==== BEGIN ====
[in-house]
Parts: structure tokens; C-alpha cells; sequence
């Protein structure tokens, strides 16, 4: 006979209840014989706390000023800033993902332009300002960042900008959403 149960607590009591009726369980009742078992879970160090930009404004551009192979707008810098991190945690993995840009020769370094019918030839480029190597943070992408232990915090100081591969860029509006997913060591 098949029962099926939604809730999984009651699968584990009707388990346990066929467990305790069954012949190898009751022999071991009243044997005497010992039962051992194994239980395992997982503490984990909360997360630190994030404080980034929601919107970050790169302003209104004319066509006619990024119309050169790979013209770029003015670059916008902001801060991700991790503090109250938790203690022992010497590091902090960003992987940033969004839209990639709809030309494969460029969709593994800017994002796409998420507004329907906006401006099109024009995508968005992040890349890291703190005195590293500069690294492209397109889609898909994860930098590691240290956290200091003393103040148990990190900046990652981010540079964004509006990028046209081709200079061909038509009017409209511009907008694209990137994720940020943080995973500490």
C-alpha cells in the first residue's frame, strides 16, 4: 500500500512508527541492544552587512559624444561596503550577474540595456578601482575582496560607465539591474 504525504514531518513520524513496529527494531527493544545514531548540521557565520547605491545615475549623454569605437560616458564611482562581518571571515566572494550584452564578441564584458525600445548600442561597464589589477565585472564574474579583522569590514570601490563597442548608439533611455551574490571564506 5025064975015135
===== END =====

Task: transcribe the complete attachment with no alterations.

[in-house]
Parts: structure tokens; C-alpha cells; sequence
């Protein structure tokens, strides 16, 4: 006979209840014989706390000023800033993902332009300002960042900008959403 149960607590009591009726369980009742078992879970160090930009404004551009192979707008810098991190945690993995840009020769370094019918030839480029190597943070992408232990915090100081591969860029509006997913060591 098949029962099926939604809730999984009651699968584990009707388990346990066929467990305790069954012949190898009751022999071991009243044997005497010992039962051992194994239980395992997982503490984990909360997360630190994030404080980034929601919107970050790169302003209104004319066509006619990024119309050169790979013209770029003015670059916008902001801060991700991790503090109250938790203690022992010497590091902090960003992987940033969004839209990639709809030309494969460029969709593994800017994002796409998420507004329907906006401006099109024009995508968005992040890349890291703190005195590293500069690294492209397109889609898909994860930098590691240290956290200091003393103040148990990190900046990652981010540079964004509006990028046209081709200079061909038509009017409209511009907008694209990137994720940020943080995973500490």
C-alpha cells in the first residue's frame, strides 16, 4: 500500500512508527541492544552587512559624444561596503550577474540595456578601482575582496560607465539591474 504525504514531518513520524513496529527494531527493544545514531548540521557565520547605491545615475549623454569605437560616458564611482562581518571571515566572494550584452564578441564584458525600445548600442561597464589589477565585472564574474579583522569590514570601490563597442548608439533611455551574490571564506 5025064975015135